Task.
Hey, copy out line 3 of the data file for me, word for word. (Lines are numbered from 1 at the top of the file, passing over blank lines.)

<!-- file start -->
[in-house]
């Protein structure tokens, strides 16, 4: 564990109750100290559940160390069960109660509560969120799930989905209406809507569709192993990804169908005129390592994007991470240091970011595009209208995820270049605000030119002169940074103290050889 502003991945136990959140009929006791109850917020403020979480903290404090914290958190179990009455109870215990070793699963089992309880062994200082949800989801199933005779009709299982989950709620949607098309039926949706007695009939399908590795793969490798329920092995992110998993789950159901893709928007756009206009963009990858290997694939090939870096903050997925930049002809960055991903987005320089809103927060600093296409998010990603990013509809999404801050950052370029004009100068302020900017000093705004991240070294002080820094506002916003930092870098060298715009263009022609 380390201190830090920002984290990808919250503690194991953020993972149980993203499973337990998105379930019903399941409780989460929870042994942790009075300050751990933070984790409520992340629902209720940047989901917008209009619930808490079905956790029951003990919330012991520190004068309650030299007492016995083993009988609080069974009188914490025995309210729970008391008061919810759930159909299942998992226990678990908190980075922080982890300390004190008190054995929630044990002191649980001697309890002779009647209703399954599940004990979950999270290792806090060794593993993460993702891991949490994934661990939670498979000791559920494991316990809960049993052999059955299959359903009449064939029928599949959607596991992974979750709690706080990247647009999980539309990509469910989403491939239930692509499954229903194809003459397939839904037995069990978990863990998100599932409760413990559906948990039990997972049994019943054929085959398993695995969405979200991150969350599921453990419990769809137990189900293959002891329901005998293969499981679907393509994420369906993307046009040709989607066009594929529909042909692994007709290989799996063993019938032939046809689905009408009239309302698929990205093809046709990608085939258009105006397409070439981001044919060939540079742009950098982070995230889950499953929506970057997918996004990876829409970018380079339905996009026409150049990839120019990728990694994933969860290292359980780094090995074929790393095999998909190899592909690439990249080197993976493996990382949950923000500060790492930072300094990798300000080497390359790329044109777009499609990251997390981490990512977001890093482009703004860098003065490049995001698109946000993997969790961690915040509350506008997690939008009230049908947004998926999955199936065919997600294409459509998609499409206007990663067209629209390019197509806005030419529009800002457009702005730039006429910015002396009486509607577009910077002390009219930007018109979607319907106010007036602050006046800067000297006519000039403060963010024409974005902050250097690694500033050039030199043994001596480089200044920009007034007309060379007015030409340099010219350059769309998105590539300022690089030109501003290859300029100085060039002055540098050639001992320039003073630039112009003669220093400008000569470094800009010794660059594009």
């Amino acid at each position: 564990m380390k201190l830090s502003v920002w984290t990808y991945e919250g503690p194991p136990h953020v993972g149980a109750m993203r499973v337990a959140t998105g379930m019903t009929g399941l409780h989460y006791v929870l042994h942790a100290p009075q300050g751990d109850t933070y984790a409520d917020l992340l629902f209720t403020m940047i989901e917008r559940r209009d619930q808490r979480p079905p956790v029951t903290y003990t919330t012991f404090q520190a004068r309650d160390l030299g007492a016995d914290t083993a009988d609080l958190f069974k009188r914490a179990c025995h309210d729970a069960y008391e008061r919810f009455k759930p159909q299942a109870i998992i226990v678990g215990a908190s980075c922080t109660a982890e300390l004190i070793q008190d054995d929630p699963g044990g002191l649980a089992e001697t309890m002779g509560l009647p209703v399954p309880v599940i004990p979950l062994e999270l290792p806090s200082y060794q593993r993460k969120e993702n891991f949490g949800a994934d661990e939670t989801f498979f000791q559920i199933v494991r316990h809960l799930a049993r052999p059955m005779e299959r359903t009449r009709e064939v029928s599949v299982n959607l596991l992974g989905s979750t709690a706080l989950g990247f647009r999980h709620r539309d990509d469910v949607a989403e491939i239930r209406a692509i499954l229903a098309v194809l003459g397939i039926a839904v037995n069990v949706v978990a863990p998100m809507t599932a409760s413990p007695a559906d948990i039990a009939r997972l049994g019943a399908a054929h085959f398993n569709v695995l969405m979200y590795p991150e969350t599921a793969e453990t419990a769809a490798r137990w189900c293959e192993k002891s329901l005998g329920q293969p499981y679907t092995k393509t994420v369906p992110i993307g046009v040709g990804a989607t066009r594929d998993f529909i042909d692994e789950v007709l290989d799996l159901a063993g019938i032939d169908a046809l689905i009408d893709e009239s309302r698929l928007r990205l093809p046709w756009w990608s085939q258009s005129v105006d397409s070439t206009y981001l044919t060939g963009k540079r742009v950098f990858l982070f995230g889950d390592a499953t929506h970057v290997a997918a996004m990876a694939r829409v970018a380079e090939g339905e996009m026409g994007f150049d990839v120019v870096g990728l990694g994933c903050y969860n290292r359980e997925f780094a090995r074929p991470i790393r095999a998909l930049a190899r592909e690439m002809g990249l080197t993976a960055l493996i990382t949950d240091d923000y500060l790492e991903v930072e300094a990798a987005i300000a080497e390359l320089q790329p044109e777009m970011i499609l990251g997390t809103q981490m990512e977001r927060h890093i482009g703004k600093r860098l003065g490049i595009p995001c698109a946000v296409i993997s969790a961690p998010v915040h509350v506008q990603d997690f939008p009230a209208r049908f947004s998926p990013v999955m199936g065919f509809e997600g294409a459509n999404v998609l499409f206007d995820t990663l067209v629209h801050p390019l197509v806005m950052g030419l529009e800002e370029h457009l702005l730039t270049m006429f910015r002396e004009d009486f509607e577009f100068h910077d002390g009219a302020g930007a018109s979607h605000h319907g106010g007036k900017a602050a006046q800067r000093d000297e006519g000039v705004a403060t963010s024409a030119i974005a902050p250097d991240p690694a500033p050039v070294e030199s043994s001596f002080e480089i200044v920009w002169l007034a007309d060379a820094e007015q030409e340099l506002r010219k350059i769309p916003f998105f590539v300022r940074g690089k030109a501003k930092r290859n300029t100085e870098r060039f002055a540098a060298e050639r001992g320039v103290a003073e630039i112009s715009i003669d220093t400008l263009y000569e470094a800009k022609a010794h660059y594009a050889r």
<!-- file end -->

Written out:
């Amino acid at each position: 564990m380390k201190l830090s502003v920002w984290t990808y991945e919250g503690p194991p136990h953020v993972g149980a109750m993203r499973v337990a959140t998105g379930m019903t009929g399941l409780h989460y006791v929870l042994h942790a100290p009075q300050g751990d109850t933070y984790a409520d917020l992340l629902f209720t403020m940047i989901e917008r559940r209009d619930q808490r979480p079905p956790v029951t903290y003990t919330t012991f404090q520190a004068r309650d160390l030299g007492a016995d914290t083993a009988d609080l958190f069974k009188r914490a179990c025995h309210d729970a069960y008391e008061r919810f009455k759930p159909q299942a109870i998992i226990v678990g215990a908190s980075c922080t109660a982890e300390l004190i070793q008190d054995d929630p699963g044990g002191l649980a089992e001697t309890m002779g509560l009647p209703v399954p309880v599940i004990p979950l062994e999270l290792p806090s200082y060794q593993r993460k969120e993702n891991f949490g949800a994934d661990e939670t989801f498979f000791q559920i199933v494991r316990h809960l799930a049993r052999p059955m005779e299959r359903t009449r009709e064939v029928s599949v299982n959607l596991l992974g989905s979750t709690a706080l989950g990247f647009r999980h709620r539309d990509d469910v949607a989403e491939i239930r209406a692509i499954l229903a098309v194809l003459g397939i039926a839904v037995n069990v949706v978990a863990p998100m809507t599932a409760s413990p007695a559906d948990i039990a009939r997972l049994g019943a399908a054929h085959f398993n569709v695995l969405m979200y590795p991150e969350t599921a793969e453990t419990a769809a490798r137990w189900c293959e192993k002891s329901l005998g329920q293969p499981y679907t092995k393509t994420v369906p992110i993307g046009v040709g990804a989607t066009r594929d998993f529909i042909d692994e789950v007709l290989d799996l159901a063993g019938i032939d169908a046809l689905i009408d893709e009239s309302r698929l928007r990205l093809p046709w756009w990608s085939q258009s005129v105006d397409s070439t206009y981001l044919t060939g963009k540079r742009v950098f990858l982070f995230g889950d390592a499953t929506h970057v290997a997918a996004m990876a694939r829409v970018a380079e090939g339905e996009m026409g994007f150049d990839v120019v870096g990728l990694g994933c903050y969860n290292r359980e997925f780094a090995r074929p991470i790393r095999a998909l930049a190899r592909e690439m002809g990249l080197t993976a960055l493996i990382t949950d240091d923000y500060l790492e991903v930072e300094a990798a987005i300000a080497e390359l320089q790329p044109e777009m970011i499609l990251g997390t809103q981490m990512e977001r927060h890093i482009g703004k600093r860098l003065g490049i595009p995001c698109a946000v296409i993997s969790a961690p998010v915040h509350v506008q990603d997690f939008p009230a209208r049908f947004s998926p990013v999955m199936g065919f509809e997600g294409a459509n999404v998609l499409f206007d995820t990663l067209v629209h801050p390019l197509v806005m950052g030419l529009e800002e370029h457009l702005l730039t270049m006429f910015r002396e004009d009486f509607e577009f100068h910077d002390g009219a302020g930007a018109s979607h605000h319907g106010g007036k900017a602050a006046q800067r000093d000297e006519g000039v705004a403060t963010s024409a030119i974005a902050p250097d991240p690694a500033p050039v070294e030199s043994s001596f002080e480089i200044v920009w002169l007034a007309d060379a820094e007015q030409e340099l506002r010219k350059i769309p916003f998105f590539v300022r940074g690089k030109a501003k930092r290859n300029t100085e870098r060039f002055a540098a060298e050639r001992g320039v103290a003073e630039i112009s715009i003669d220093t400008l263009y000569e470094a800009k022609a010794h660059y594009a050889r």